Kamala Harris, the first female of color to become Vice-President, prompted less reflection among this group than I would have predicted. Harber said Harris “resonated with many people [in South Africa]” but the horse race was the overwhelming story. Gatov pointed to local media replay of right-wing U.S. media tropes about Harris. He referred a “racist, anti-feminist” Russian establishment. Now, the coverage of Harris is softening, he added.
Anton, Gatov and Li all viewed the Trump Administration’s attacks on the press and its “fake news” mantra as a personal challenge to them as media representatives. Gatov went further, indicating that a strong gesture on behalf of freedom of expression could win popular support in Russia. “Press freedom is an important thing for Russian society, where there are few independent voices,” he said. Specifically, he recommended that Biden should “retune” the U.S. Agency for Global Media to restate respect for fact-based, independent journalism.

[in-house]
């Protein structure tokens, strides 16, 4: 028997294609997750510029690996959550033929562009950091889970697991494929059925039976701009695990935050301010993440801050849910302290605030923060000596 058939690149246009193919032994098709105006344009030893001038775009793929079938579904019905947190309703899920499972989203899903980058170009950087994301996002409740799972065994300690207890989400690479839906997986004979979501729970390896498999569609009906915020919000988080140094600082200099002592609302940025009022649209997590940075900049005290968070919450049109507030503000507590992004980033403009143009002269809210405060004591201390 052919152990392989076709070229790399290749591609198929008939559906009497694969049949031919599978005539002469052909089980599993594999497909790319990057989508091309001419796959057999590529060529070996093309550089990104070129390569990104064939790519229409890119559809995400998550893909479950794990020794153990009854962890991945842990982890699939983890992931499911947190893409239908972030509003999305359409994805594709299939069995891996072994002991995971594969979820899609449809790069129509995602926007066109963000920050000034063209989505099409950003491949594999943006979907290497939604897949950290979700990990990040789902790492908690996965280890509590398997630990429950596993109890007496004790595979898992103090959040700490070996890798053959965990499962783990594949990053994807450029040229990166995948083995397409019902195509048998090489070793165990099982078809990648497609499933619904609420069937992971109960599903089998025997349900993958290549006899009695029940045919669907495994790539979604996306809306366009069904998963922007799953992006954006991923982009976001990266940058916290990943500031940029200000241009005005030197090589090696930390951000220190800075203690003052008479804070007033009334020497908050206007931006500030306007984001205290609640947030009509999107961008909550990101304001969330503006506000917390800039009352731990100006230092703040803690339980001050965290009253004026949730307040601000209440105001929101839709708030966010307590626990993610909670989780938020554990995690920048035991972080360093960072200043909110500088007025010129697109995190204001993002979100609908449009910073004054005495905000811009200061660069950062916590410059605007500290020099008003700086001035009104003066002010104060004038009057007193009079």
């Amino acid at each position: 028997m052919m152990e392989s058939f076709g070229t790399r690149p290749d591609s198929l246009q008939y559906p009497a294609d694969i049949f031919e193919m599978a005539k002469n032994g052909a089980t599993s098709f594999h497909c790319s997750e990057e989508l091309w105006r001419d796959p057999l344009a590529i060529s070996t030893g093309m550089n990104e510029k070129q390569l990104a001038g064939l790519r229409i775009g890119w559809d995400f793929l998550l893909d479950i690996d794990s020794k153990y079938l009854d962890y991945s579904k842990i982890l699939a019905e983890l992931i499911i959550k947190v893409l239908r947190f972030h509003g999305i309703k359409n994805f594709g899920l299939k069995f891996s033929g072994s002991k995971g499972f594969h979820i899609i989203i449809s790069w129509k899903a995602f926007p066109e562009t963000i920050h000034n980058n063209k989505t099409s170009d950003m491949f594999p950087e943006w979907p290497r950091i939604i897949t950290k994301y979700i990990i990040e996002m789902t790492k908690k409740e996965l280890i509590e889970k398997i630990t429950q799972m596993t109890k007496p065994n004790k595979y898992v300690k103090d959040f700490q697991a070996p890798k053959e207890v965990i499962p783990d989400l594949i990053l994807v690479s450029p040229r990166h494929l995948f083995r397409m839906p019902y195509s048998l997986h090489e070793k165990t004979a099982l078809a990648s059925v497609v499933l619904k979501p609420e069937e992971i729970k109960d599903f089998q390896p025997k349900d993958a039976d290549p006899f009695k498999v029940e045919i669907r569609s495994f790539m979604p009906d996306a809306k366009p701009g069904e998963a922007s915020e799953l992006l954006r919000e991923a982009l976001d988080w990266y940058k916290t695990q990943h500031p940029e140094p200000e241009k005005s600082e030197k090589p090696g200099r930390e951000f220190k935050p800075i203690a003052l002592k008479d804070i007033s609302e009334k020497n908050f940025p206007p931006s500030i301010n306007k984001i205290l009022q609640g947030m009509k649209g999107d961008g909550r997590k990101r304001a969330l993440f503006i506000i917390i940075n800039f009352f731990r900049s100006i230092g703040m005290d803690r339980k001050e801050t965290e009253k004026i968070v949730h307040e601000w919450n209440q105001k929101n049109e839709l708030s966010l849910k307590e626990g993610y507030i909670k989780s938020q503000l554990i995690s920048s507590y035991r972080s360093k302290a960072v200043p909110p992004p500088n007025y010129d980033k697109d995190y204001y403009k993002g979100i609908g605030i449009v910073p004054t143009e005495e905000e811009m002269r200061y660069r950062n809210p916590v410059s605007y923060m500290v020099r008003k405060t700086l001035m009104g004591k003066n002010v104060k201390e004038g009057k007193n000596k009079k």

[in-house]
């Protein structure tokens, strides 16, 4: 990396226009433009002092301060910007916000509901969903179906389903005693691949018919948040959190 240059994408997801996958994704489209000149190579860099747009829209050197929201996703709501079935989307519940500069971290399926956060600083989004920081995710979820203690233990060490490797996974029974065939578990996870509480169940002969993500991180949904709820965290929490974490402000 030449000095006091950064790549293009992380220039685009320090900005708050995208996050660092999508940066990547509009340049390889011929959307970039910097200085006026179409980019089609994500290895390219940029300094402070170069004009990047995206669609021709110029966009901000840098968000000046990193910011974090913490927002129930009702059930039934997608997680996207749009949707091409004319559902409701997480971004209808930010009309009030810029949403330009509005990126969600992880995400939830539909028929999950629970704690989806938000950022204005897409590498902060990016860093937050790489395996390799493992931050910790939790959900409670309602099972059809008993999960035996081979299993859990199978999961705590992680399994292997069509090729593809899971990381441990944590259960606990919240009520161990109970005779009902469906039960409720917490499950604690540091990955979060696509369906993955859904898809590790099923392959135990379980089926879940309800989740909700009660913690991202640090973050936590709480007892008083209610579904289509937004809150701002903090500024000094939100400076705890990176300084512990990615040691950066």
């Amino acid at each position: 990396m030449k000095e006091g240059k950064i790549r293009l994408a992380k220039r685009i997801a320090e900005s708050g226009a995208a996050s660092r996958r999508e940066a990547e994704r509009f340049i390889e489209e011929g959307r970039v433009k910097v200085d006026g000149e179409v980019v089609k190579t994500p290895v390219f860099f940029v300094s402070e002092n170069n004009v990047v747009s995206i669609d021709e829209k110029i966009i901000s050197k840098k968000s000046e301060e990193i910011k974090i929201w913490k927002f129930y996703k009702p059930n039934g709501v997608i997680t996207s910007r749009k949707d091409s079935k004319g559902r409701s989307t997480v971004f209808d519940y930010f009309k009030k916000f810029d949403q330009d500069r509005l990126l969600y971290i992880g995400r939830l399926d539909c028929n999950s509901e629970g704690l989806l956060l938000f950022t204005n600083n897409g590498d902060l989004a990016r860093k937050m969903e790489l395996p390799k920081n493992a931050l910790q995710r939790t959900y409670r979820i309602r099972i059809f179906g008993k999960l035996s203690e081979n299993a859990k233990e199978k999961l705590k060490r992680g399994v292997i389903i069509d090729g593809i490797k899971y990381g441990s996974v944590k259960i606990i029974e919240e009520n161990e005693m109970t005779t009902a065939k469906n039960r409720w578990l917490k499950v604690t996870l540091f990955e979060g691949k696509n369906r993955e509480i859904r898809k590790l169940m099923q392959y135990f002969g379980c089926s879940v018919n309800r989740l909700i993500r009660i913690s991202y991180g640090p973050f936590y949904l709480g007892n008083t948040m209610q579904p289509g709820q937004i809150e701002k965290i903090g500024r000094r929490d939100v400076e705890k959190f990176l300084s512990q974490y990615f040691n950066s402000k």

While Ballou pointed out the Obama Administration’s conflicts with the news media, both he and Kang expressed the view that by merely returning to standard practices like regular briefings and coordinated release of vetted official information (instead of Twitter posts), the Biden Administration would go a long way toward restoring media relations and respect for freedom of the press.
Here’s the deal, as the President-elect likes to say. The Biden Administration inherits a nation that is no longer the beacon of democracy that it was. But the world continues to watch, and our harrowing electoral experience offers examples of resilience, the rule of law and loyalty to democratic norms at the local level. That’s a story that can open conversations with the rest of the world.
Joe B. Johnson consults on government communication and technology after a career in the United States Foreign Service and seven years in the private sector. He is an instructor for the National Foreign Affairs Training Center, where he teaches strategic planning for public diplomacy. Read More